There were no significant differences between rates and medians of distant recurrence-free survival as well as cumulative five-year risk of central nervous system metastasis development. Again, the greatest difference in recurrence-free survival was seen in a sub-group of patients with a cancer expressing hormonal receptors (HR 0.60; 95% CI 0.43–0.83; p = 0.063), and no differ- ence was seen in patients without receptor expression (HR 0.95; 95% CI 0.66–1.35). No long-term toxicities attributed to neratinib were observed, including rates of cardio-vascular diseases and rates of secondary ma- lignancies. During the five-year observation, there were 121 incidences of death, 102 of which can be attributed to cancer and 19 to other causes. The results regarding overall survival have not been published yet because such analysis is planned for the third quarter of 2019 [10].

Adverse events

The most common adverse event during neratinib treatment is diarrhoea, with all grade incidents present in over 70% of patients (33% grade 2, 40% grade 3, and less than 1% grade 4 diarrhoea). Treatment emergent adverse events were responsible for a 28% rate of treat- ment withdrawal in the neratinib group (compared to 2% in the placebo group) and a 31% rate of dose ad- justment (compared to only 2% patients in the placebo group). Serious adverse events were reported in 7% and 6% of patients, respectively, with the most common be-

ing diarrhoea (22 vs. one event/s), vomiting (12 vs. one event/s) and dehydration (nine vs. one event/s). Grade 2, 3, and 4 diarrhoea usually emerged during the first week of treatment, with an increased risk during the subsequent few weeks. The presented trial did not include diarrhoea prophylaxis. However, conclusions arising from the trial suggest that this kind of prophylaxis should be encouraged in patients receiving neratinib.

The prophylaxis should be initiated concurrently with neratinib and continued for the first two treatment cycles and as clinically indicated thereafter [10, 11]. Quality of life assessment is an essential factor during evaluation of novel drugs, especially when applied as part of adjuvant treatment. Results regarding quality of life in the Ex- teNet trial were published as a conference paper during the European Society for Medical Oncology Congress in 2017. The presented results included evaluation of health-related quality of life (HRQoL) assessment with two properly validated questionnaires: EuroQol Five Dimensions (EQ5D) and Functional Assessment of Cancer Therapy-Breast (FACT-B). The assessment was undertaken every three months for 12 months. Similar patterns of HRQoL changes were detected in both FACT-B and EQ-5D questionnaires: the quality of life scores in the neratinib group worsened in the first month of treatment but improved thereafter [11].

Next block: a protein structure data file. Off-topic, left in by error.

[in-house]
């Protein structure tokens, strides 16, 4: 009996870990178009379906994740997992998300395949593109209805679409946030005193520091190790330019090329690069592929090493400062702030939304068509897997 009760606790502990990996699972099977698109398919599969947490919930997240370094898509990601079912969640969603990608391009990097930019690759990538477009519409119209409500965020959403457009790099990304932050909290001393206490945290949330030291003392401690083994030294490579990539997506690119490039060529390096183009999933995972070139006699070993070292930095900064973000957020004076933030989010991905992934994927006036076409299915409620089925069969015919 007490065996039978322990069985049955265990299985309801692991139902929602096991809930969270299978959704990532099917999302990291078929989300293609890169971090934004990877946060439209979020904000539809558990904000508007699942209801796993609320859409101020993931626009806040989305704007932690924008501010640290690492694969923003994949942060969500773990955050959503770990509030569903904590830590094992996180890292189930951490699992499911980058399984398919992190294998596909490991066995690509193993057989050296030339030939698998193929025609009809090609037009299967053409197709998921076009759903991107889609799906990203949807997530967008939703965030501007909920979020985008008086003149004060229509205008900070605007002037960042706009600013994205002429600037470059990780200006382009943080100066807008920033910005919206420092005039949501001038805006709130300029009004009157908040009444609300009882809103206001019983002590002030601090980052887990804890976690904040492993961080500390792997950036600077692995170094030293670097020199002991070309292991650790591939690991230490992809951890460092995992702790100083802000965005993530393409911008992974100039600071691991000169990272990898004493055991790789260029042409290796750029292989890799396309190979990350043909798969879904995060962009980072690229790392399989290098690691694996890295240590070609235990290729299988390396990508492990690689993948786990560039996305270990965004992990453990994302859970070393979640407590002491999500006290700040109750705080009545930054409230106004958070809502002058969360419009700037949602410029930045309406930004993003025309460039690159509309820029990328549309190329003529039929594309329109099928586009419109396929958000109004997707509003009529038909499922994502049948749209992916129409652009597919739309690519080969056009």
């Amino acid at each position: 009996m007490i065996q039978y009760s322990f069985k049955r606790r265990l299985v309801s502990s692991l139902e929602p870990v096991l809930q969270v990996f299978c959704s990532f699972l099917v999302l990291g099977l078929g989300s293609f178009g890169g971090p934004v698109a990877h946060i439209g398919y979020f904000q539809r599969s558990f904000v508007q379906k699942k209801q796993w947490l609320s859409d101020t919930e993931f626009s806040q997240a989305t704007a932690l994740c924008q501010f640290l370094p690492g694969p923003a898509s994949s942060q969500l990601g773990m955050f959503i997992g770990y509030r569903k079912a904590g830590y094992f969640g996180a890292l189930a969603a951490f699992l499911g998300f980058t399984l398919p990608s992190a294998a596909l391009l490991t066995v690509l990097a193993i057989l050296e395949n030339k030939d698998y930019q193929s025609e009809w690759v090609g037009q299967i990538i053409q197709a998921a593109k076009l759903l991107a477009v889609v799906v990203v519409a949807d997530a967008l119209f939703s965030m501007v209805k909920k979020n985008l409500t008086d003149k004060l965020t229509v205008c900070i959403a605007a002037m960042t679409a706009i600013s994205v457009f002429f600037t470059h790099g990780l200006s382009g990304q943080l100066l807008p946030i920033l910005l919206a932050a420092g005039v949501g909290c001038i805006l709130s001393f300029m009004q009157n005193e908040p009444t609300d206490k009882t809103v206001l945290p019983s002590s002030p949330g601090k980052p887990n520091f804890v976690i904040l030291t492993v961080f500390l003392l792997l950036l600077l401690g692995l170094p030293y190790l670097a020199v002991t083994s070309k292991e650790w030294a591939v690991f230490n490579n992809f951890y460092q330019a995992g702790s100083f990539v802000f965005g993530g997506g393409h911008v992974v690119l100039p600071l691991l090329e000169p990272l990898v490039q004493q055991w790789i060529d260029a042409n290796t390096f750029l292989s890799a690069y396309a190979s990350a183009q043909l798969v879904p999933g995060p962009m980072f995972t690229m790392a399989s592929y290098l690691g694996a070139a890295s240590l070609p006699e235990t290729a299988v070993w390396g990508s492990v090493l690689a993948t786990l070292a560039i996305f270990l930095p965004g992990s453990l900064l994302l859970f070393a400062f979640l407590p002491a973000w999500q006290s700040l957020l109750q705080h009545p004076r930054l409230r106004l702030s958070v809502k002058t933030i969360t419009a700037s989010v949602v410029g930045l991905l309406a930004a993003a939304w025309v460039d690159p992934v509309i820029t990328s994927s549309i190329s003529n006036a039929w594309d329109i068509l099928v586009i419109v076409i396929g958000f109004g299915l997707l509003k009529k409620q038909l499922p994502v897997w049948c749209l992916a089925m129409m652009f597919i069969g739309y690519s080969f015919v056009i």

Neratinib used as part of adjuvant treatment in patients with early-stage HER2-positive breast cancer improves invasive disease-free survival and non-invasive disease-free survival, especially in patients with tumours expressing hormonal receptors. No improvement with neratinib was seen regarding distant metastasis-free survival and rate of central nervous system metastasis incidence. Additionally, we currently lack data re- garding survival parameters. Better results obtained with neratinib in hormonal-positive patients might be explained by an interaction of HER2 and oestrogen receptors. Inhibition of the former leads to an overex- pression of the latter, sensitising cancer cells to hormo- nal treatment. It should be emphasised that improved effectiveness in the hormonal-positive population has not been observed in a trial with other HER2 inhibi- tors: trastuzumab, pertuzumab, or lapatinib. A possible explanation might be that neratinib itself can interact with oestrogen receptors. However, as the central as- sessment evaluated only HER2 receptor status and not hormonal receptor expression, the differences between multiple local standards might bias correct interpreta- tion of data. Several controversies arise due to the few protocol amendments undertaken during the trial and due to the change of sponsorship. The decision regard- ing limitation of the number of participants correlated



OncOlOgy in clinical practice 2019, Vol. 15, No. 2

with a primary analysis of a different small molecule HER2 inhibitor — lapatinib — used as a monotherapy in adjuvant treatment of HER2-positive breast cancer.

The inferiority of lapatinib compared to trastuzumab led to an early trial suspension, and patients receiv- ing lapatinib were offered to continue their treatment with trastuzumab [12]. Because the neratinib trial was modified at the same time that the lapatinib trial results were made available, the sponsor might have limited recruitment only to reduce costs due to a high risk of obtaining negative results. Despite the lack of overall survival data, on 17 June 2017 the Food and Drug Ad- ministration (FDA) approved neratinib as an adjuvant treatment in adult early-stage HER-2 positive breast cancer patients who received at least 12 months of tras- tuzumab treatment [13]. Initially, in February 2018 the European Committee for Medicinal Products for Hu- man Use (CHMP) did not recommended registration of neratinib due to uncertainties whether the clinical benefit outweighs the increased toxicity [14]. However, four months later, on 28 June 2018 the CHMP revised its position and recommended registration of neratinib, but only in the population of patients with HER2-positive and hormone receptor-positive tumours. Since then, neratinib can be considered as an option for extended adjuvant treatment of HER2-positive and hormonal receptor-positive early-stage breast cancer [13].